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1.  ECM stiffness primes the TGFβ pathway to promote chondrocyte differentiation 
Molecular Biology of the Cell  2012;23(18):3731-3742.
ECM stiffness enhances chondrocyte differentiation by priming cells for a potent response to TGFβ. ECM stiffness modifies the TGFβ pathway at multiple levels, including stiffness-sensitive induction of TGFβ1 expression, Smad3 phosphorylation, and synergistic activation of chondrocyte differentiation, by combining TGFβ and an inductive ECM stiffness.
Cells encounter physical cues such as extracellular matrix (ECM) stiffness in a microenvironment replete with biochemical cues. However, the mechanisms by which cells integrate physical and biochemical cues to guide cellular decision making are not well defined. Here we investigate mechanisms by which chondrocytes generate an integrated response to ECM stiffness and transforming growth factor β (TGFβ), a potent agonist of chondrocyte differentiation. Primary murine chondrocytes and ATDC5 cells grown on 0.5-MPa substrates deposit more proteoglycan and express more Sox9, Col2α1, and aggrecan mRNA relative to cells exposed to substrates of any other stiffness. The chondroinductive effect of this discrete stiffness, which falls within the range reported for articular cartilage, requires the stiffness-sensitive induction of TGFβ1. Smad3 phosphorylation, nuclear localization, and transcriptional activity are specifically increased in cells grown on 0.5-MPa substrates. ECM stiffness also primes cells for a synergistic response, such that the combination of ECM stiffness and exogenous TGFβ induces chondrocyte gene expression more robustly than either cue alone through a p38 mitogen-activated protein kinase–dependent mechanism. In this way, the ECM stiffness primes the TGFβ pathway to efficiently promote chondrocyte differentiation. This work reveals novel mechanisms by which cells integrate physical and biochemical cues to exert a coordinated response to their unique cellular microenvironment.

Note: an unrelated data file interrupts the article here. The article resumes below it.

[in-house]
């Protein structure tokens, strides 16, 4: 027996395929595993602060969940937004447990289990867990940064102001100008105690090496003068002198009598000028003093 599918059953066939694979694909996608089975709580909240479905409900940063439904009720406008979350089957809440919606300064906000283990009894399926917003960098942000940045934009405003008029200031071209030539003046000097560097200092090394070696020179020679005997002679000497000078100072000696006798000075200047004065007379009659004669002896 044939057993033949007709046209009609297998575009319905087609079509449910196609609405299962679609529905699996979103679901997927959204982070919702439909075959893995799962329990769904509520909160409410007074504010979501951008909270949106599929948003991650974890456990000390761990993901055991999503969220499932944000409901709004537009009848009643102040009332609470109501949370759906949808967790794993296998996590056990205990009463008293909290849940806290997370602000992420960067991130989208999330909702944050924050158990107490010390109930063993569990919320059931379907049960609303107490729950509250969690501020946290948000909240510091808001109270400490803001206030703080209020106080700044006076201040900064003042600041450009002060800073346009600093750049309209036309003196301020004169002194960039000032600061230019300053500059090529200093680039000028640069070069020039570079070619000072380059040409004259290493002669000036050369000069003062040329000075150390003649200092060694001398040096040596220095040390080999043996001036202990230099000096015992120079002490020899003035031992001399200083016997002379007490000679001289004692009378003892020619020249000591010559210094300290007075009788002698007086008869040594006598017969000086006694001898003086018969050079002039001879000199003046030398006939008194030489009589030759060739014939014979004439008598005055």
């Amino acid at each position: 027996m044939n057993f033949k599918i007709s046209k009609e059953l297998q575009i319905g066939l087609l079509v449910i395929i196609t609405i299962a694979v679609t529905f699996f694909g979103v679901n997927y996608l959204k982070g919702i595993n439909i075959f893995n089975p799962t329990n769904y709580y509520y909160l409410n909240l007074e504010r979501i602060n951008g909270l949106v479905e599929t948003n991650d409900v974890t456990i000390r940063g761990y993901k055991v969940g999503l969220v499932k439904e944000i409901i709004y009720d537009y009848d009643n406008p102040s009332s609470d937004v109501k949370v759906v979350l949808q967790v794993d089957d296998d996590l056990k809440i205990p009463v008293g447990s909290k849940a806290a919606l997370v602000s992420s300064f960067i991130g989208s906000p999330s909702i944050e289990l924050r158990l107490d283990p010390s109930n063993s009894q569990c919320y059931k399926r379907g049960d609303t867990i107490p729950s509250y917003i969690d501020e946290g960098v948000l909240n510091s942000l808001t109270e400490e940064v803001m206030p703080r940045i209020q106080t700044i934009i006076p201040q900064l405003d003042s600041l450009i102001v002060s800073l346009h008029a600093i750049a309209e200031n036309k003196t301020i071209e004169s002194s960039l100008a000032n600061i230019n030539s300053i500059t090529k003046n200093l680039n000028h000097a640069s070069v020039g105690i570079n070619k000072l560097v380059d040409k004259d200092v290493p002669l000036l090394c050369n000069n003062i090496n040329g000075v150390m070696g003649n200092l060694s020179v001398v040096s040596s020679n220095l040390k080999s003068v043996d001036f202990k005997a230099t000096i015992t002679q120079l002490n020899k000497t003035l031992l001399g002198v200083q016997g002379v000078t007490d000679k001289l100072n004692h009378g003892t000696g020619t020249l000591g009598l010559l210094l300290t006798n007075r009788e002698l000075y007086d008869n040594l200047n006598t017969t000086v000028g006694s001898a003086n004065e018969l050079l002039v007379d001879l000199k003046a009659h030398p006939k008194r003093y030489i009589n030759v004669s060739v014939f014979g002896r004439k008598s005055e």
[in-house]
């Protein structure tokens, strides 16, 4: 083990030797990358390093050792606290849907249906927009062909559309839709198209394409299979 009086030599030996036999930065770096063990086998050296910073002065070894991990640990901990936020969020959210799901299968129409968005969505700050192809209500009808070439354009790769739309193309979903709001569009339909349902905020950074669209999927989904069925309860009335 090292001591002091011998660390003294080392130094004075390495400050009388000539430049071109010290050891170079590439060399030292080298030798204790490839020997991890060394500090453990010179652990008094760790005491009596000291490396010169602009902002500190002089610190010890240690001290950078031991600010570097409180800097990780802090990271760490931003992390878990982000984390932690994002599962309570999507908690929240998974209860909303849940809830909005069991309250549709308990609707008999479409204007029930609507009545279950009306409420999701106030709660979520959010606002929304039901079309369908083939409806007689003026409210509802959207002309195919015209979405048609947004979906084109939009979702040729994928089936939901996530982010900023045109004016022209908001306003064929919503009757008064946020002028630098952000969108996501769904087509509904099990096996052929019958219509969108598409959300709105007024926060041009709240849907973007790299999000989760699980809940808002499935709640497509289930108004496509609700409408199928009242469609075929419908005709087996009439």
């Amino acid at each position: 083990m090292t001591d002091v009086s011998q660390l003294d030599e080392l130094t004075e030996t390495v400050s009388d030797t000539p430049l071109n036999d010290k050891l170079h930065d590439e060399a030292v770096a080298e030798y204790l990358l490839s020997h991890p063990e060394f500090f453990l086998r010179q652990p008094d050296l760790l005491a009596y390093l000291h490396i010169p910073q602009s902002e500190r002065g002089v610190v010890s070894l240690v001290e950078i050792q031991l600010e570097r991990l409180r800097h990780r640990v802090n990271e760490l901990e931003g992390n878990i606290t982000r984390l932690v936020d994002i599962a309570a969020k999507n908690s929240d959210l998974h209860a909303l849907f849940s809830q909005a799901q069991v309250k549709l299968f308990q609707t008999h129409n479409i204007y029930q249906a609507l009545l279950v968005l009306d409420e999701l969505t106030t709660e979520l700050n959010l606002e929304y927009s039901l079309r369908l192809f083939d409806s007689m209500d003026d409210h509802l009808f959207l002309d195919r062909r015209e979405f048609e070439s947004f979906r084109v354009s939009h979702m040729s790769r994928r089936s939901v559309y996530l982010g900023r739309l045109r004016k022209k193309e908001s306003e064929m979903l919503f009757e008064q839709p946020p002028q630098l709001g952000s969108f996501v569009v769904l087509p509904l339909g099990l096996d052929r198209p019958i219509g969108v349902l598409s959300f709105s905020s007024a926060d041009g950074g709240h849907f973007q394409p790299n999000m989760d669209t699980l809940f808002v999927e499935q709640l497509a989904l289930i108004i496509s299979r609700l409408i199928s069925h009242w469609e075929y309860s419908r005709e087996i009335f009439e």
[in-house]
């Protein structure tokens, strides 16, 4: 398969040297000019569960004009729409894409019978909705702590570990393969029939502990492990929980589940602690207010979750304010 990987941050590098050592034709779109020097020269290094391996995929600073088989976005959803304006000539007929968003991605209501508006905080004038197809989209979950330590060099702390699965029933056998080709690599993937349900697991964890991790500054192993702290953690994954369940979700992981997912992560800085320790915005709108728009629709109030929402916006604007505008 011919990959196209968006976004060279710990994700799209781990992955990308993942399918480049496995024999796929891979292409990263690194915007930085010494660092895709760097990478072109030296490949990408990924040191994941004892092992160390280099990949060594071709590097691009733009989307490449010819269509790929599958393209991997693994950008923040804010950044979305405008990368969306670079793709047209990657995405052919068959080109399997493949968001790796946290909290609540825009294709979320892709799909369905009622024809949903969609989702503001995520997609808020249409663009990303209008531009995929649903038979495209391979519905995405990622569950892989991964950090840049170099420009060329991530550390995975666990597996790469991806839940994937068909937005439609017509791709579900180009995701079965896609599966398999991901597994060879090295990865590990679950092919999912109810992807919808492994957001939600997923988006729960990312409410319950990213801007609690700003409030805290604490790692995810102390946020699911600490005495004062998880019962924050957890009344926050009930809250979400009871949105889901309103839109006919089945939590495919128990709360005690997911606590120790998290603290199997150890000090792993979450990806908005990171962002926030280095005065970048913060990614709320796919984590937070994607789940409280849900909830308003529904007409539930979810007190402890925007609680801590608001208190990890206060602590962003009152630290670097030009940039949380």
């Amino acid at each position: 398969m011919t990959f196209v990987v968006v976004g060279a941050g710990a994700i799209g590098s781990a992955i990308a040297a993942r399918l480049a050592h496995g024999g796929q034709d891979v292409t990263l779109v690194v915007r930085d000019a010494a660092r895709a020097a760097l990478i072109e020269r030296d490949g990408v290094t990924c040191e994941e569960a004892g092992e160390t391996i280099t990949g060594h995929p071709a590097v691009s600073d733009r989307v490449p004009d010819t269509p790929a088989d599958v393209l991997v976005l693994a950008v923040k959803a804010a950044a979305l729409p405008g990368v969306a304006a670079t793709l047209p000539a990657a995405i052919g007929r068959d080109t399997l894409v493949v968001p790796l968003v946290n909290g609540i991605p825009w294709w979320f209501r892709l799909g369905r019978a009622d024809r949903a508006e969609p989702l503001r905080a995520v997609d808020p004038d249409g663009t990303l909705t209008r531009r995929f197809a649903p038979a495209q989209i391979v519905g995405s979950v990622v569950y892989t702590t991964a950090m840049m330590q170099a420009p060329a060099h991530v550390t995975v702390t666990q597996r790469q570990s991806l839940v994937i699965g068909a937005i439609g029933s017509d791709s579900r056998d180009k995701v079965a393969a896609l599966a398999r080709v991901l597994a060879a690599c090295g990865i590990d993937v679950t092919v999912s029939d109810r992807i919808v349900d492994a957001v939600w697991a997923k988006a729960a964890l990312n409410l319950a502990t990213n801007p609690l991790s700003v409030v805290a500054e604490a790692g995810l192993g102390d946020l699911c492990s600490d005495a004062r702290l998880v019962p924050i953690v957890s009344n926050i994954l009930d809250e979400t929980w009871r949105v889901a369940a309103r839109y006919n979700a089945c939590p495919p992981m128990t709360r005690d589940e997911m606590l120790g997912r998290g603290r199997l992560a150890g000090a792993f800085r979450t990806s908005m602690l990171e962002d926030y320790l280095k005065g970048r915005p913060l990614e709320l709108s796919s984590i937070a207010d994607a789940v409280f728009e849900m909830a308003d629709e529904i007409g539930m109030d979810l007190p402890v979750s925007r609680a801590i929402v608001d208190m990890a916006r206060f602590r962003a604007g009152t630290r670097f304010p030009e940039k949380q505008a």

PMCID: PMC3442419  PMID: 22833566
2.  Transfusion related acute lung injury after transfusion of maternal blood: a case control study 
Spine  2010;35(23):E1322-E1327.
Study Design